2 years ago
2 years ago
It turns out you can rent a two-bedroom in a small apartment asset for less than a studio in a large apartment asset. Is this a value proposition for multifamily investors?
Riding on strong demand, apartment rents have risen at a rapid pace in the post-crisis period across the country. In 2015, rental vacancy rates reached historic lows of below 5 percent in the largest markets. This occurred even as a record level of new apartment inventory was brought online.
The present tightening of the rental market is being reinforced by higher household formation rates, as growing numbers of Millennials become first-time renters. Further, the current economic recovery has resulted in a disproportionately large share of jobs being added to the top metro areas. This has creating additional demand for housing in these already tight markets. Taken together with a limited supply of developable land for new units in downtown cores, rents may continue to rise even as new inventory comes online.
At the same time, rent levels and growth differ significantly between small and large apartment buildings. These differences are mainly due to the fact that larger buildings tend to locate in downtown cores, and are highly amenitized.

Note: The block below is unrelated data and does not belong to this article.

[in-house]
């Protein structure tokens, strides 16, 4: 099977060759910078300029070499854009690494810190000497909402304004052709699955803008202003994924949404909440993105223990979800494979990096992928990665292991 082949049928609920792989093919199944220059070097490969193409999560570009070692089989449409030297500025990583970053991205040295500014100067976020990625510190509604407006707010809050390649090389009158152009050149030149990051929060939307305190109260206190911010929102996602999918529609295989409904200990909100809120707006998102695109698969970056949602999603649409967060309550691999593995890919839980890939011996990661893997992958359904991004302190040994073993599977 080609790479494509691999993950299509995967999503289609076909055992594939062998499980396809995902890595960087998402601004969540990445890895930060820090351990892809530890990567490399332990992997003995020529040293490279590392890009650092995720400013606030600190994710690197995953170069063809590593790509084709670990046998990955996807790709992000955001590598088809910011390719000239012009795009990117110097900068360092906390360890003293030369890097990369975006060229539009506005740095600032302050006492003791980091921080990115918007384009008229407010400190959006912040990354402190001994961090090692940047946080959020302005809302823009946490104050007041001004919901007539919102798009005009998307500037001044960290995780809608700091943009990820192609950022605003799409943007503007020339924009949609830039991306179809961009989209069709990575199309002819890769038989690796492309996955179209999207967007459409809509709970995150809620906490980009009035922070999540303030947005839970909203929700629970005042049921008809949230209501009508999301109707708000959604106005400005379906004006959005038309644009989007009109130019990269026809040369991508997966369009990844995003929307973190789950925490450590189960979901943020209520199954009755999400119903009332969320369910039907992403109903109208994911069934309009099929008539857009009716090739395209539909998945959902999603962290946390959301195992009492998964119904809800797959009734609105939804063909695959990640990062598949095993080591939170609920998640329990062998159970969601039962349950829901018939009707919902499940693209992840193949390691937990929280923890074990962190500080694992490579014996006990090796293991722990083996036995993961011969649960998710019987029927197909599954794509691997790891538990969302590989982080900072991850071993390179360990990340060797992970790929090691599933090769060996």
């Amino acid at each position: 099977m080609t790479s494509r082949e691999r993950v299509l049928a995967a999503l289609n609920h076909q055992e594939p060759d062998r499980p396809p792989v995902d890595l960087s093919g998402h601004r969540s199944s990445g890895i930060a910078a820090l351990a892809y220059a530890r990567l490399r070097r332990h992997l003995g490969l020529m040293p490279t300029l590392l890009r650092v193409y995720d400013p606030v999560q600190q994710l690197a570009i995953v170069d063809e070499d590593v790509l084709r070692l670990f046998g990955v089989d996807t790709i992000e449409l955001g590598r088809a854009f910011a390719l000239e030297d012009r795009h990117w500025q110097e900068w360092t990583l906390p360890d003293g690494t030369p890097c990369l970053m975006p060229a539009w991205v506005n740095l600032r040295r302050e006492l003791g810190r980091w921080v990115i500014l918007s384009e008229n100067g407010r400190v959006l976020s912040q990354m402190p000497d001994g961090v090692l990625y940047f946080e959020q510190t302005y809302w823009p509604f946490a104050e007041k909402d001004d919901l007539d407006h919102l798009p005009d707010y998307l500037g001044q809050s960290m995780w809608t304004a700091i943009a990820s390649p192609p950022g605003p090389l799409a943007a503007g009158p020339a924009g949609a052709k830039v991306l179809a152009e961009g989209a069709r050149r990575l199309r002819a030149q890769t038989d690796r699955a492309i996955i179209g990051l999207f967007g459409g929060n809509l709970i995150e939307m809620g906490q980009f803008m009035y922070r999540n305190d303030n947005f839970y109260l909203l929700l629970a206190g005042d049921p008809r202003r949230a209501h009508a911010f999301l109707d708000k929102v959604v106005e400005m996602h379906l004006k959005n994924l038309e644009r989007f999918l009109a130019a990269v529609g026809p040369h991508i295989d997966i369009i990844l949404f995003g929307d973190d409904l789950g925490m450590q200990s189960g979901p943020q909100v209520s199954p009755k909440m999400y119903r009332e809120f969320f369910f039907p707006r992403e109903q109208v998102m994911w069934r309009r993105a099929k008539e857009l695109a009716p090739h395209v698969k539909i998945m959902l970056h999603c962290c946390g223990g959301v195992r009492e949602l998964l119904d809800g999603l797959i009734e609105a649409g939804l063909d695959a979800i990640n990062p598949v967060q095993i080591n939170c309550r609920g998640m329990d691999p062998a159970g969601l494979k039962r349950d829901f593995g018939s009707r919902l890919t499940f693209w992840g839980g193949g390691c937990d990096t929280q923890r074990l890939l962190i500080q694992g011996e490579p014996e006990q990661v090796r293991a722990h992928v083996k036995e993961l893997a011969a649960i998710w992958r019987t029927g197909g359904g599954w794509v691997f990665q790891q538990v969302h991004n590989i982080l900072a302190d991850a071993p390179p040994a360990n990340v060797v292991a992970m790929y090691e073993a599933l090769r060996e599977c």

As seen below, Chandan Economics’ tabulation of data from the American Community Survey shows that the US average monthly unit rent in small buildings was around $860 in 2014 – only about three-quarters of the average rent in large buildings.
(Hover over chart for data points.)
Rent growth in small buildings in the post-crisis period, at an annualized rate of 2.7 percent, was also lower compared to 3.4 percent in large buildings. Lower rent levels and slower growth means that investors could find a value proposition in smaller apartment buildings.
These trends are further amplified when looking at rent levels by unit mix across small and large buildings, as shown below.
In 2014, while a monthly rent of $1,000 could just about secure a studio unit in a large apartment building, one could easily rent a two-bedroom unit in a small building at this price. Further, as exhibited below, 2014 renters paid a premium between 20 and 40 percent to live in large apartment buildings. For example, a household seeking a two-bedroom unit paid a premium of as high as 40 percent more rent to live in a large building.
The contrasts between small and large buildings call to attention the balance between location, unit size and the packaging of amenities. In future posts, we’ll examine the distribution of apartments between downtown cores and suburban areas of large metro areas by building size, and the type of amenities included in such buildings.
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